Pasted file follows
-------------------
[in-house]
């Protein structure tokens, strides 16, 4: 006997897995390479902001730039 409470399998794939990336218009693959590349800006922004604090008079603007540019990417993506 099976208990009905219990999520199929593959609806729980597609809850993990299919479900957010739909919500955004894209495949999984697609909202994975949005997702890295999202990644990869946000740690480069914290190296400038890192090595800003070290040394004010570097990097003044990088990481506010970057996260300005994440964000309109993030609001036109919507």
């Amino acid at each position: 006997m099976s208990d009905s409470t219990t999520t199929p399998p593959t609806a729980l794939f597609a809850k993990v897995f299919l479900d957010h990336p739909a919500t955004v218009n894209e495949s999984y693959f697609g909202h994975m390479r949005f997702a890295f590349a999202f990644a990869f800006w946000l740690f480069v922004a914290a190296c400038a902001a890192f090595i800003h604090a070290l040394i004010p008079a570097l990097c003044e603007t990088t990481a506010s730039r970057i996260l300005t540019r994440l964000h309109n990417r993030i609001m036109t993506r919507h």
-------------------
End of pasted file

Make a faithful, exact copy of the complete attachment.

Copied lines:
[in-house]
């Protein structure tokens, strides 16, 4: 006997897995390479902001730039 409470399998794939990336218009693959590349800006922004604090008079603007540019990417993506 099976208990009905219990999520199929593959609806729980597609809850993990299919479900957010739909919500955004894209495949999984697609909202994975949005997702890295999202990644990869946000740690480069914290190296400038890192090595800003070290040394004010570097990097003044990088990481506010970057996260300005994440964000309109993030609001036109919507």
């Amino acid at each position: 006997m099976s208990d009905s409470t219990t999520t199929p399998p593959t609806a729980l794939f597609a809850k993990v897995f299919l479900d957010h990336p739909a919500t955004v218009n894209e495949s999984y693959f697609g909202h994975m390479r949005f997702a890295f590349a999202f990644a990869f800006w946000l740690f480069v922004a914290a190296c400038a902001a890192f090595i800003h604090a070290l040394i004010p008079a570097l990097c003044e603007t990088t990481a506010s730039r970057i996260l300005t540019r994440l964000h309109n990417r993030i609001m036109t993506r919507h």